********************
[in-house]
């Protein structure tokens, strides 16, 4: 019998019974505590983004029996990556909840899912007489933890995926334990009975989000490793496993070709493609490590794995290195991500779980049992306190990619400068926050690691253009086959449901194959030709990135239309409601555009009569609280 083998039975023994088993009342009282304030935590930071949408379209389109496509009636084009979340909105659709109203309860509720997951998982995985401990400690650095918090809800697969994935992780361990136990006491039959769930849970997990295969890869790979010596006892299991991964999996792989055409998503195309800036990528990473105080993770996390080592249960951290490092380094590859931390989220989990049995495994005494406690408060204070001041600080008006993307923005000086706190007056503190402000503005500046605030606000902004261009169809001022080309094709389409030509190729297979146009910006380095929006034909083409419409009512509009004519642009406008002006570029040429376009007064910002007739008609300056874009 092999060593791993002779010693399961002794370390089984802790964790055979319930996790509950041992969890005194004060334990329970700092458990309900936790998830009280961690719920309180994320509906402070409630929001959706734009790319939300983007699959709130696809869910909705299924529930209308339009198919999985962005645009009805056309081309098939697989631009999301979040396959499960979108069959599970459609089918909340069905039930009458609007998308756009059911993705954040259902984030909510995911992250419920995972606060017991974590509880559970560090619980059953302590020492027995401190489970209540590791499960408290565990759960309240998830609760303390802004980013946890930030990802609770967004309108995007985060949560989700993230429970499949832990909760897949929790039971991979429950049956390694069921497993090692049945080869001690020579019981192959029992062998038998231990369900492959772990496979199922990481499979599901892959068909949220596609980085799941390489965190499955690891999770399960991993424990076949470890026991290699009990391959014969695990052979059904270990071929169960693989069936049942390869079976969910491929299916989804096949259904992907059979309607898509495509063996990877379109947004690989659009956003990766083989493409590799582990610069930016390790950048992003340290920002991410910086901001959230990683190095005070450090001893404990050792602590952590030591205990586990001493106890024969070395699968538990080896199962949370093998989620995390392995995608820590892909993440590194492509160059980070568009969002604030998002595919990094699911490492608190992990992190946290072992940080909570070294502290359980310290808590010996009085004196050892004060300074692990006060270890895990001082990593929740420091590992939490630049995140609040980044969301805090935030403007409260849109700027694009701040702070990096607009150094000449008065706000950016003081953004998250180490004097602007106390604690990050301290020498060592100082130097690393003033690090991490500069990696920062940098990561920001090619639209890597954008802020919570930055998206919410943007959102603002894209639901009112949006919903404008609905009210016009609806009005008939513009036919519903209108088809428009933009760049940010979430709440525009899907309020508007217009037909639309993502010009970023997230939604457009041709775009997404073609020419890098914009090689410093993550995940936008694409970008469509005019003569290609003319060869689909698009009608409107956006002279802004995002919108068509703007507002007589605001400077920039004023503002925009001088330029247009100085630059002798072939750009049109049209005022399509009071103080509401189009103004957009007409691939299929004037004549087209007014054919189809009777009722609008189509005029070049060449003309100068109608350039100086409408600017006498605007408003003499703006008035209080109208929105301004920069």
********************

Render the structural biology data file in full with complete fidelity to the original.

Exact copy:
[in-house]
């Protein structure tokens, strides 16, 4: 019998019974505590983004029996990556909840899912007489933890995926334990009975989000490793496993070709493609490590794995290195991500779980049992306190990619400068926050690691253009086959449901194959030709990135239309409601555009009569609280 083998039975023994088993009342009282304030935590930071949408379209389109496509009636084009979340909105659709109203309860509720997951998982995985401990400690650095918090809800697969994935992780361990136990006491039959769930849970997990295969890869790979010596006892299991991964999996792989055409998503195309800036990528990473105080993770996390080592249960951290490092380094590859931390989220989990049995495994005494406690408060204070001041600080008006993307923005000086706190007056503190402000503005500046605030606000902004261009169809001022080309094709389409030509190729297979146009910006380095929006034909083409419409009512509009004519642009406008002006570029040429376009007064910002007739008609300056874009 092999060593791993002779010693399961002794370390089984802790964790055979319930996790509950041992969890005194004060334990329970700092458990309900936790998830009280961690719920309180994320509906402070409630929001959706734009790319939300983007699959709130696809869910909705299924529930209308339009198919999985962005645009009805056309081309098939697989631009999301979040396959499960979108069959599970459609089918909340069905039930009458609007998308756009059911993705954040259902984030909510995911992250419920995972606060017991974590509880559970560090619980059953302590020492027995401190489970209540590791499960408290565990759960309240998830609760303390802004980013946890930030990802609770967004309108995007985060949560989700993230429970499949832990909760897949929790039971991979429950049956390694069921497993090692049945080869001690020579019981192959029992062998038998231990369900492959772990496979199922990481499979599901892959068909949220596609980085799941390489965190499955690891999770399960991993424990076949470890026991290699009990391959014969695990052979059904270990071929169960693989069936049942390869079976969910491929299916989804096949259904992907059979309607898509495509063996990877379109947004690989659009956003990766083989493409590799582990610069930016390790950048992003340290920002991410910086901001959230990683190095005070450090001893404990050792602590952590030591205990586990001493106890024969070395699968538990080896199962949370093998989620995390392995995608820590892909993440590194492509160059980070568009969002604030998002595919990094699911490492608190992990992190946290072992940080909570070294502290359980310290808590010996009085004196050892004060300074692990006060270890895990001082990593929740420091590992939490630049995140609040980044969301805090935030403007409260849109700027694009701040702070990096607009150094000449008065706000950016003081953004998250180490004097602007106390604690990050301290020498060592100082130097690393003033690090991490500069990696920062940098990561920001090619639209890597954008802020919570930055998206919410943007959102603002894209639901009112949006919903404008609905009210016009609806009005008939513009036919519903209108088809428009933009760049940010979430709440525009899907309020508007217009037909639309993502010009970023997230939604457009041709775009997404073609020419890098914009090689410093993550995940936008694409970008469509005019003569290609003319060869689909698009009608409107956006002279802004995002919108068509703007507002007589605001400077920039004023503002925009001088330029247009100085630059002798072939750009049109049209005022399509009071103080509401189009103004957009007409691939299929004037004549087209007014054919189809009777009722609008189509005029070049060449003309100068109608350039100086409408600017006498605007408003003499703006008035209080109208929105301004920069």